Are We Drinking Our Own Bathwater?
The printing industry is very much a closed network, an insular community dominated by those who have worked in it for decades. We recognize the same faces each time we return to drupa, GRAPH EXPO, or the Gold Ink Awards.
These longstanding industry relationships provide lots of benefits, including trust and a strong ecosystem to track reputations. Knowing many of the same people, we can more easily do the diligence necessary when hiring. Because we “speak the same language,” we can reduce the amount of management required on projects or in departments.
But this type of network comes with a side effect of groupthink. With groupthink, an etiquette filter generates an echo of what one thinks the other person wants to hear. We’re too polite. (Though some might assert that I am the exception here!) We don’t want to offend or contradict another’s previously held opinions, so we parrot what we believe will help us connect. We pander.
The result within our community is not the truth, but everyone’s polite interpretation of how they think they should play into others’ preconceptions. It becomes pathological, and it’s how we drink our own bathwater.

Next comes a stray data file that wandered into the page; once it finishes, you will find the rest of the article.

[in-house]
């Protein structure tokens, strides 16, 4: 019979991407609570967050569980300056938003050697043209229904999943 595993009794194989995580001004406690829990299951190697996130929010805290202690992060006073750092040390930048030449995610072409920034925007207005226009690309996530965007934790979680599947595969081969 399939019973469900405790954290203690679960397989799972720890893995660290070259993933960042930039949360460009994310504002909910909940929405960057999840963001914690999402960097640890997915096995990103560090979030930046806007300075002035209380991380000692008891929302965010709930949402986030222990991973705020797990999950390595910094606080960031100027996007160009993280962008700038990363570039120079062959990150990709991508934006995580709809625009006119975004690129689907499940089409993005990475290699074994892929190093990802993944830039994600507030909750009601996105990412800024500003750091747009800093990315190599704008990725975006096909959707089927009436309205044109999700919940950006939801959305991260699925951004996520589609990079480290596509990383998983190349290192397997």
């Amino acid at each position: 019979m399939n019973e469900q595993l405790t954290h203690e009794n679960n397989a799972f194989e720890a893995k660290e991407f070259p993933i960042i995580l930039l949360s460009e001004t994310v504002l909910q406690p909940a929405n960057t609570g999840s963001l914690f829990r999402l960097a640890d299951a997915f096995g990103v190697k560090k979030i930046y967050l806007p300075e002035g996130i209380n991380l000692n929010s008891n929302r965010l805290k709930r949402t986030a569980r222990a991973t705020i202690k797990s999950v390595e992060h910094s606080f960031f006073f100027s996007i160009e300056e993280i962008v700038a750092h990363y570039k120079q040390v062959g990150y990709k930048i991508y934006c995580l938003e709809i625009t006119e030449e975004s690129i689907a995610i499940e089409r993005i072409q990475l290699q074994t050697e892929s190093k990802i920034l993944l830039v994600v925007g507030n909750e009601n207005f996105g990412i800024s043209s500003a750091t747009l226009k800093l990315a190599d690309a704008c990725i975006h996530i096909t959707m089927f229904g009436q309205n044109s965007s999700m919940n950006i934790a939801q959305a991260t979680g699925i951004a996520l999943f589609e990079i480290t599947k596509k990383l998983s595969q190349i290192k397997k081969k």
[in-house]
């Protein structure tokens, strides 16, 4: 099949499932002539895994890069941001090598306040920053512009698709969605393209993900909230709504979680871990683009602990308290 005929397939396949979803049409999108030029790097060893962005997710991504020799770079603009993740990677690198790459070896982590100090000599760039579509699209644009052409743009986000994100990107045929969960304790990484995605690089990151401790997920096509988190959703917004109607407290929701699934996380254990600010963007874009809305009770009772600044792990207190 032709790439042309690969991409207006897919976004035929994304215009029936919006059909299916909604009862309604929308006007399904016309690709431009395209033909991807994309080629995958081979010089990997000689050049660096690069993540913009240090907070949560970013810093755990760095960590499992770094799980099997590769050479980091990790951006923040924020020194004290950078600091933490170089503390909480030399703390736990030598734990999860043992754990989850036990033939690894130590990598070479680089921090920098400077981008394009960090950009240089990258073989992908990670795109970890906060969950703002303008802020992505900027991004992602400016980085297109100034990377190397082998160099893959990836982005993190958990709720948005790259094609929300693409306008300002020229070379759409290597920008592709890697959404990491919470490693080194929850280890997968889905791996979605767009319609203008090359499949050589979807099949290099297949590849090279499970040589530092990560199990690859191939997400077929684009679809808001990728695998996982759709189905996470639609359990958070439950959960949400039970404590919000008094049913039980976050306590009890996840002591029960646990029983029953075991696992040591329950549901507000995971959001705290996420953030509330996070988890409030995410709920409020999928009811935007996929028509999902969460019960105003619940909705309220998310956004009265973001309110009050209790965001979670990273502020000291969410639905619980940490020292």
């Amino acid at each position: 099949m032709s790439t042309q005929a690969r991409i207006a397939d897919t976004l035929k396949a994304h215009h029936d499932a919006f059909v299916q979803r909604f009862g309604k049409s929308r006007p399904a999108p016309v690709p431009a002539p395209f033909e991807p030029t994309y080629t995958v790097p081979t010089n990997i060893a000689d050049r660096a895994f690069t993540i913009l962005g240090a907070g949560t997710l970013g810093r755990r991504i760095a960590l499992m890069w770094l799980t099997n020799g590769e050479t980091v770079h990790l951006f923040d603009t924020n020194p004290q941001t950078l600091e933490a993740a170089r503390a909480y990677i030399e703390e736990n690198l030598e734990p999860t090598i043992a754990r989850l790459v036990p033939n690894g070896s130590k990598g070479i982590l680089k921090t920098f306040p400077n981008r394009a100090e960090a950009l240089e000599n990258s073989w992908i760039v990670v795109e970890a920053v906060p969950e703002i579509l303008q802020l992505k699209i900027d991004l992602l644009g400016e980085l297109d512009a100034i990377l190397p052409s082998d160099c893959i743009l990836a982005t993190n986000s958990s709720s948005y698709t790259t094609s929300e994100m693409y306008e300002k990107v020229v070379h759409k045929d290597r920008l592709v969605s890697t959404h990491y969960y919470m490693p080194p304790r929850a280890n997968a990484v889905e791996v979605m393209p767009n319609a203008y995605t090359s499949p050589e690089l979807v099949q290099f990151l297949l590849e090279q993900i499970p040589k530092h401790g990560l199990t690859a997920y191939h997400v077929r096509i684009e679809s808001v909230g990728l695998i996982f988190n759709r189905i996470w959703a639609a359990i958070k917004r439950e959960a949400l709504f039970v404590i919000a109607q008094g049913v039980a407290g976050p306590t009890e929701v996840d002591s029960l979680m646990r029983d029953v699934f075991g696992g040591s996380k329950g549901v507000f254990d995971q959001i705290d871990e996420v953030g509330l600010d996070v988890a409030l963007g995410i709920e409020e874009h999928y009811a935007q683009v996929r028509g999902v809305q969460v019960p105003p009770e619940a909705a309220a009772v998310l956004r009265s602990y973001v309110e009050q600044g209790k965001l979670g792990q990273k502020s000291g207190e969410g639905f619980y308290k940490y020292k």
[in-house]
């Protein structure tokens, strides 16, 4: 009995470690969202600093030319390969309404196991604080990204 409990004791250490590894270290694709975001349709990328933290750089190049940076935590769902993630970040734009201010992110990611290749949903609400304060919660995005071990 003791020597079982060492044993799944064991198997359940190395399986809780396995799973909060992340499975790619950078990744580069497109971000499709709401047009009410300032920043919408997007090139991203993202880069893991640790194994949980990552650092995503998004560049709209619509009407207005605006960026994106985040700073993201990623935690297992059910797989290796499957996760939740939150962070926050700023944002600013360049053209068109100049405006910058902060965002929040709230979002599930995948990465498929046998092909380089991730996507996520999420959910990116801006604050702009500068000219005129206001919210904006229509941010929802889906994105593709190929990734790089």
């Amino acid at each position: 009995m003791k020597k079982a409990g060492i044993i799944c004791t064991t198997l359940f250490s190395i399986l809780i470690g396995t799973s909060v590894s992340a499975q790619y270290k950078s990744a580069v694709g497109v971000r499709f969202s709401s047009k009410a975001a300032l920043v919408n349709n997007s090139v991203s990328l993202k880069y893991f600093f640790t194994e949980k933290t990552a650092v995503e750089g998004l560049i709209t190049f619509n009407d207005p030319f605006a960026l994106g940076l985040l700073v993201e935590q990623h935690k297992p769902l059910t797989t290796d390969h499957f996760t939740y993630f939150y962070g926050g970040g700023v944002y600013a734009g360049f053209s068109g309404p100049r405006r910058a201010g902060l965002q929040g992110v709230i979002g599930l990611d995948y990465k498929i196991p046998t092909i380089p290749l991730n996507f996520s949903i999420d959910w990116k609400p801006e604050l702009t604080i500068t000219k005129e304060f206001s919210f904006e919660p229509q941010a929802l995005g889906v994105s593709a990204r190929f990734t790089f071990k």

It’s a condition that is paralyzing. It prevents new ideas from taking root. It handcuffs line workers into performing the same tasks in the same way because “that’s the way it’s always been done.” It kills thought and turns humans into robots. Groupthink creates ignorant certainty—black-and-white delineations of the “right way” and the “wrong way.”
Last week, a client sent over an inline imaging self-mailer and provided gluing instructions. Knowing the client was sophisticated, customer service neglected to question or verify the directions.
An hour into the makeready, the sales rep saw the piece, questioned its design, and brought it to our postal liaison. It was incorrect—the job would not have qualified for automation discounts and it would have needed to be reprinted. Fortunately, someone lifted his head out of the bathwater long enough to recognize the problem before it became an even bigger one.